Amir Qaseem, MD, PhD, MHA; Stephan D. Fihn, MD, MPH; Paul Dallas, MD; Sankey Williams, MD; Douglas K. Owens, MD, MS; Paul Shekelle, MD, PhD; for the Clinical Guidelines Committee of the American College of Physicians*
Note: Clinical practice guidelines are “guides” only and may not apply to all patients and all clinical situations. Thus, they are not intended to override clinicians' judgment. All ACP clinical practice guidelines are considered automatically withdrawn or invalid 5 years after publication or once an update has been issued.
Disclaimer: The authors of this article are responsible for its contents, including any clinical or treatment recommendations.
Financial Support: Financial support for the development of this guideline comes exclusively from the ACP operating budget.
Potential Conflicts of Interest: Any financial and nonfinancial conflicts of interest of the group members were declared, discussed, and resolved according to ACP's conflicts of interest policy. A record of conflicts of interest is kept for each Clinical Guidelines Committee meeting and conference call and can be viewed at www.acponline.org/clinical_information/guidelines/guidelines/conflicts_cgc.htm. Author and peer reviewer disclosure information for the multisocietal stable IHD guideline, on which these guidelines are based, may be found in the published multisocietal document (2). Disclosures can also be viewed at www.acponline.org/authors/icmje/ConflictOfInterestForms.do?msNum=M12-1770.
Requests for Single Reprints: Amir Qaseem, MD, PhD, MHA, American College of Physicians, 190 N. Independence Mall West, Philadelphia, PA 19106; e-mail, firstname.lastname@example.org.
Current Author Addresses: Dr. Qaseem: American College of Physicians, 190 N. Independence Mall West, Philadelphia, PA 19106.
Dr. Fihn: 1100 Olive Way, Seattle, WA 98101.
Dr. Dallas: 1906 Bellview Avenue, Roanoke, VA 24014.
Dr. Williams: 423 Guardian Drive, Philadelphia, PA 19104.
Dr. Owens: 117 Encina Commons, Stanford, CA 94305.
Dr. Shekelle: 11301 Wiltshire Boulevard, Los Angeles, CA 90073.
Author Contributions: Conception and design: A. Qaseem, S.D. Fihn, D.K. Owens, P. Shekelle.
Analysis and interpretation of the data: A. Qaseem, S.D. Fihn, P. Dallas, S. Williams, D.K. Owens.
Drafting of the article: A. Qaseem, P. Dallas, S. Williams, D.K. Owens.
Critical revision of the article for important intellectual content: A. Qaseem, S.D. Fihn, P. Dallas, S. Williams, D.K. Owens, P. Shekelle.
Final approval of the article: A. Qaseem, S.D. Fihn, S. Williams, D.K. Owens, P. Shekelle.
Statistical expertise: A. Qaseem.
Administrative, technical, or logistic support: A. Qaseem.
Collection and assembly of data: A. Qaseem, S.D. Fihn.
The American College of Physicians (ACP) developed this guideline with the American College of Cardiology Foundation (ACCF), American Heart Association (AHA), American Association for Thoracic Surgery, Preventive Cardiovascular Nurses Association, and Society of Thoracic Surgeons to present the available evidence on the management of stable known or suspected ischemic heart disease.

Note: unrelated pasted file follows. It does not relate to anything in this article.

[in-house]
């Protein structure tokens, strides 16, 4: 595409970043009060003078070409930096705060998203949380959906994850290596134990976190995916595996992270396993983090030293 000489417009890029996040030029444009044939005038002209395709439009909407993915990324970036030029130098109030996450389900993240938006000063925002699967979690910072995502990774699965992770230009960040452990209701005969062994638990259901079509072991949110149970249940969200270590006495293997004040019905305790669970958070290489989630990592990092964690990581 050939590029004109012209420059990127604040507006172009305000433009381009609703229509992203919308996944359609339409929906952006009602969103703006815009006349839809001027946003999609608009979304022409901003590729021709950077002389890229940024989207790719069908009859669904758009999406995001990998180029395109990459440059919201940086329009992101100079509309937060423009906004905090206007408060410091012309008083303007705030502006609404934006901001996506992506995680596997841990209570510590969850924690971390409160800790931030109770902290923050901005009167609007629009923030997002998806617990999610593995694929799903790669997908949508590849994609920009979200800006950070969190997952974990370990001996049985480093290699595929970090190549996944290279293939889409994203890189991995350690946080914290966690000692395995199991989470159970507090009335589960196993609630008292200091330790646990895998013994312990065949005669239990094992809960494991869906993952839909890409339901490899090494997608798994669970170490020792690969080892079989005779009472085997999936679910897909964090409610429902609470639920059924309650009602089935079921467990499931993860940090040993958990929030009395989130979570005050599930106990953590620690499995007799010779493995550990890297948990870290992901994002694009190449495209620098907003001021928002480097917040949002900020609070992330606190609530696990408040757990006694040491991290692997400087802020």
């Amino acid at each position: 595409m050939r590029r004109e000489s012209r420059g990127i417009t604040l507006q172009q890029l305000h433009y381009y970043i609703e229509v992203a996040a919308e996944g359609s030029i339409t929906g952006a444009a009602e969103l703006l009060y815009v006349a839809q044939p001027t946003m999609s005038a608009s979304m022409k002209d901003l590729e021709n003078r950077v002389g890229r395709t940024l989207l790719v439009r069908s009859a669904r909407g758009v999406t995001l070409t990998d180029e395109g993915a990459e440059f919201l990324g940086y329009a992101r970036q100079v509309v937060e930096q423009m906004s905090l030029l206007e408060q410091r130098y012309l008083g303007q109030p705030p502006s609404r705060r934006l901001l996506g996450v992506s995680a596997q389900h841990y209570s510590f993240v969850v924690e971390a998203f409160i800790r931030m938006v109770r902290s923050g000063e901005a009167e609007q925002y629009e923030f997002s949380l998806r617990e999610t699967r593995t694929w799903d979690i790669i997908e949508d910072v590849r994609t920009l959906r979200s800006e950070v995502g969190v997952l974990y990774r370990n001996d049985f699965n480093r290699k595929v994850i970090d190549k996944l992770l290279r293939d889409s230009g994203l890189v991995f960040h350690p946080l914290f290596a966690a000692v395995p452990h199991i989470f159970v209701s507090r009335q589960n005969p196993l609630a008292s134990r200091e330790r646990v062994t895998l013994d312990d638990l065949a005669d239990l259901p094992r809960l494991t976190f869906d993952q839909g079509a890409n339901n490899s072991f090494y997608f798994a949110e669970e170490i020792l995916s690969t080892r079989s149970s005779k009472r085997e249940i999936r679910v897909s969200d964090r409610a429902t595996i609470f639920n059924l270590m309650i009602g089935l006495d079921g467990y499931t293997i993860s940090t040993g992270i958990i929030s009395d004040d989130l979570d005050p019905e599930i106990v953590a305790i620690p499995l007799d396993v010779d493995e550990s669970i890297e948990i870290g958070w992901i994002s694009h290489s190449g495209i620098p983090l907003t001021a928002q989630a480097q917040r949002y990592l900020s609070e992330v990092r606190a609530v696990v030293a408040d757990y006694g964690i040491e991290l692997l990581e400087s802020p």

Literature on this topic published before November 2011 was identified by using MEDLINE, Embase, Cochrane CENTRAL, PsychINFO, AMED, and SCOPUS. Searches were limited to human studies published in English. This guideline grades the evidence and recommendations according to a translation of the ACCF/AHA grading system into ACP's clinical practice guidelines grading system.
The guideline includes 48 specific recommendations that address the following issues: patient education, management of proven risk factors (dyslipidemia, hypertension, diabetes, physical activity body weight, and smoking), risk factor reduction strategies of unproven benefit, medical therapy to prevent myocardial infarction and death and to relieve symptoms, alternative therapy, revascularization to improve survival and symptoms, and patient follow-up.
The American College of Physicians Guideline Grading System
Comparison of Grading Systems From the ACP and ACCF/AHA
Guideline-directed medical therapy for patients with stable ischemic heart disease.
ACCF = American College of Cardiology Foundation; ACEI = angiotensin-converting enzyme inhibitor; AHA = American Heart Association; ARB = angiotensin-receptor blocker; ASA = aspirin; ATP III = Adult Treatment Panel III; BP = blood pressure; CCB = calcium-channel blocker; CKD = chronic kidney disease; JNC VII = Seventh Report of the Joint National Committee on Prevention, Detection, Evaluation, and Treatment of High Blood Pressure; LV = left ventricular; MI = myocardial infarction; NHLBI = National Heart, Lung, and Blood Institute; NTG = nitroglycerin.
* The use of bile acid sequestrant is relatively contraindicated when triglyceride levels are 200 mg/dL or greater and is contraindicated when triglyceride levels are 500 mg/dL or greater.
† Dietary supplement niacin must not be used as a substitute for prescription niacin.
Revascularization to improve survival of patients with stable ischemic heart disease.
Revascularization to improve symptoms of patients with stable ischemic heart disease.
CABG = coronary artery bypass grafting; PCI = percutaneous coronary intervention.
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Amir Qaseem, Stephan D. Fihn, Paul Dallas, Sankey Williams, Douglas K. Owens, Paul Shekelle, et al. Management of Stable Ischemic Heart Disease: Summary of a Clinical Practice Guideline From the American College of Physicians/American College of Cardiology Foundation/American Heart Association/American Association for Thoracic Surgery/Preventive Cardiovascular Nurses Association/Society of Thoracic Surgeons. Ann Intern Med. 2012;157:735–743. doi: 10.7326/0003-4819-157-10-201211200-00011
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Published: Ann Intern Med. 2012;157(10):735-743.
Cardiology, Coronary Heart Disease, Guidelines.
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